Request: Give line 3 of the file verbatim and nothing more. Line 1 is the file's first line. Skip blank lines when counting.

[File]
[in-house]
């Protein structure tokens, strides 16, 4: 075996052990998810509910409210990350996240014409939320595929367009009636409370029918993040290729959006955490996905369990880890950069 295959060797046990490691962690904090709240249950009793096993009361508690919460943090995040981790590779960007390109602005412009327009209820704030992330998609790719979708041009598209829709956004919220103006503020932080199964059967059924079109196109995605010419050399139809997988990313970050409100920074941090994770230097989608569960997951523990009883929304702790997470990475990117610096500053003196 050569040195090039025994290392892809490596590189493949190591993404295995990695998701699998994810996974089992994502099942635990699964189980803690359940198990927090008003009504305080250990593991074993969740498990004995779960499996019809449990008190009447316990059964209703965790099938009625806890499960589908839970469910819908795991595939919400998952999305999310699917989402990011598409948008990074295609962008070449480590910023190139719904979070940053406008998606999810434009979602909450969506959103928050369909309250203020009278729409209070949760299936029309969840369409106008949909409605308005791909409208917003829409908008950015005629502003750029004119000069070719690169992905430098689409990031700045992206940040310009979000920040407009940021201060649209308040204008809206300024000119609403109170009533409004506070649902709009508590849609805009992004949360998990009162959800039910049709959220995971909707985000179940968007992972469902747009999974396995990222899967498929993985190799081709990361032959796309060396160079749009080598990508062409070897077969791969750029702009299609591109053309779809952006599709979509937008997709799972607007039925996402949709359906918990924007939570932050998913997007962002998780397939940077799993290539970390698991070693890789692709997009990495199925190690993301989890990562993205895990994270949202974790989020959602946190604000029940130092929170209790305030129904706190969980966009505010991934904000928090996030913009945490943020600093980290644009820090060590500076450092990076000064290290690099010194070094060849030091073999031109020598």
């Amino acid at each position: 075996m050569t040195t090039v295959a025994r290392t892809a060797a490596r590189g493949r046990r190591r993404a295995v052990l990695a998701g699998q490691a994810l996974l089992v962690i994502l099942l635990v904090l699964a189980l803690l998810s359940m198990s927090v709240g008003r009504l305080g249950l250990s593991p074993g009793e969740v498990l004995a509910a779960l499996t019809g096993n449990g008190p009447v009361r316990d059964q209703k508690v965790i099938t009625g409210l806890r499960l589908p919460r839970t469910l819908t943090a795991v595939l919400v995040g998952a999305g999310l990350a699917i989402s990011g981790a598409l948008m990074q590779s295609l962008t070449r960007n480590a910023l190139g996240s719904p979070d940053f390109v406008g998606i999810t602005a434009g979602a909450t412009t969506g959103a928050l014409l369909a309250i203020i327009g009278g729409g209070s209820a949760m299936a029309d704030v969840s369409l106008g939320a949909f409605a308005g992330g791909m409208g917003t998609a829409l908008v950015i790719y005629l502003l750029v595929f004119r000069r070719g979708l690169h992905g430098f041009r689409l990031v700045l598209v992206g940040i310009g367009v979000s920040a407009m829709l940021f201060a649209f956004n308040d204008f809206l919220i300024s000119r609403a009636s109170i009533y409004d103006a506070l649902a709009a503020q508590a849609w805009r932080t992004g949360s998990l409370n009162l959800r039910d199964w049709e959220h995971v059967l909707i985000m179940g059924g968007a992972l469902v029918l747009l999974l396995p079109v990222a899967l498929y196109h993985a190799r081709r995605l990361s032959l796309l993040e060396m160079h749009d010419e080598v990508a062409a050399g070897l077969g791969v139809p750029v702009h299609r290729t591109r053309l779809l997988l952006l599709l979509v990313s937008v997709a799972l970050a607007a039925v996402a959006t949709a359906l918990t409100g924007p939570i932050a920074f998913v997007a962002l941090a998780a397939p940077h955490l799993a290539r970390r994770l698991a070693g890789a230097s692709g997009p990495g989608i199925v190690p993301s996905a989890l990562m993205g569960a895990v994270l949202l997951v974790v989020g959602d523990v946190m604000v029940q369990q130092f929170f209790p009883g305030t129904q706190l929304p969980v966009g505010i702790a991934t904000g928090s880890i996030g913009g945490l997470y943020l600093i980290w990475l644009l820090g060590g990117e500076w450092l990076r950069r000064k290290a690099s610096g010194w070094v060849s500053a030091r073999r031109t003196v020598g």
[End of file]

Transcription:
């Amino acid at each position: 075996m050569t040195t090039v295959a025994r290392t892809a060797a490596r590189g493949r046990r190591r993404a295995v052990l990695a998701g699998q490691a994810l996974l089992v962690i994502l099942l635990v904090l699964a189980l803690l998810s359940m198990s927090v709240g008003r009504l305080g249950l250990s593991p074993g009793e969740v498990l004995a509910a779960l499996t019809g096993n449990g008190p009447v009361r316990d059964q209703k508690v965790i099938t009625g409210l806890r499960l589908p919460r839970t469910l819908t943090a795991v595939l919400v995040g998952a999305g999310l990350a699917i989402s990011g981790a598409l948008m990074q590779s295609l962008t070449r960007n480590a910023l190139g996240s719904p979070d940053f390109v406008g998606i999810t602005a434009g979602a909450t412009t969506g959103a928050l014409l369909a309250i203020i327009g009278g729409g209070s209820a949760m299936a029309d704030v969840s369409l106008g939320a949909f409605a308005g992330g791909m409208g917003t998609a829409l908008v950015i790719y005629l502003l750029v595929f004119r000069r070719g979708l690169h992905g430098f041009r689409l990031v700045l598209v992206g940040i310009g367009v979000s920040a407009m829709l940021f201060a649209f956004n308040d204008f809206l919220i300024s000119r609403a009636s109170i009533y409004d103006a506070l649902a709009a503020q508590a849609w805009r932080t992004g949360s998990l409370n009162l959800r039910d199964w049709e959220h995971v059967l909707i985000m179940g059924g968007a992972l469902v029918l747009l999974l396995p079109v990222a899967l498929y196109h993985a190799r081709r995605l990361s032959l796309l993040e060396m160079h749009d010419e080598v990508a062409a050399g070897l077969g791969v139809p750029v702009h299609r290729t591109r053309l779809l997988l952006l599709l979509v990313s937008v997709a799972l970050a607007a039925v996402a959006t949709a359906l918990t409100g924007p939570i932050a920074f998913v997007a962002l941090a998780a397939p940077h955490l799993a290539r970390r994770l698991a070693g890789a230097s692709g997009p990495g989608i199925v190690p993301s996905a989890l990562m993205g569960a895990v994270l949202l997951v974790v989020g959602d523990v946190m604000v029940q369990q130092f929170f209790p009883g305030t129904q706190l929304p969980v966009g505010i702790a991934t904000g928090s880890i996030g913009g945490l997470y943020l600093i980290w990475l644009l820090g060590g990117e500076w450092l990076r950069r000064k290290a690099s610096g010194w070094v060849s500053a030091r073999r031109t003196v020598g």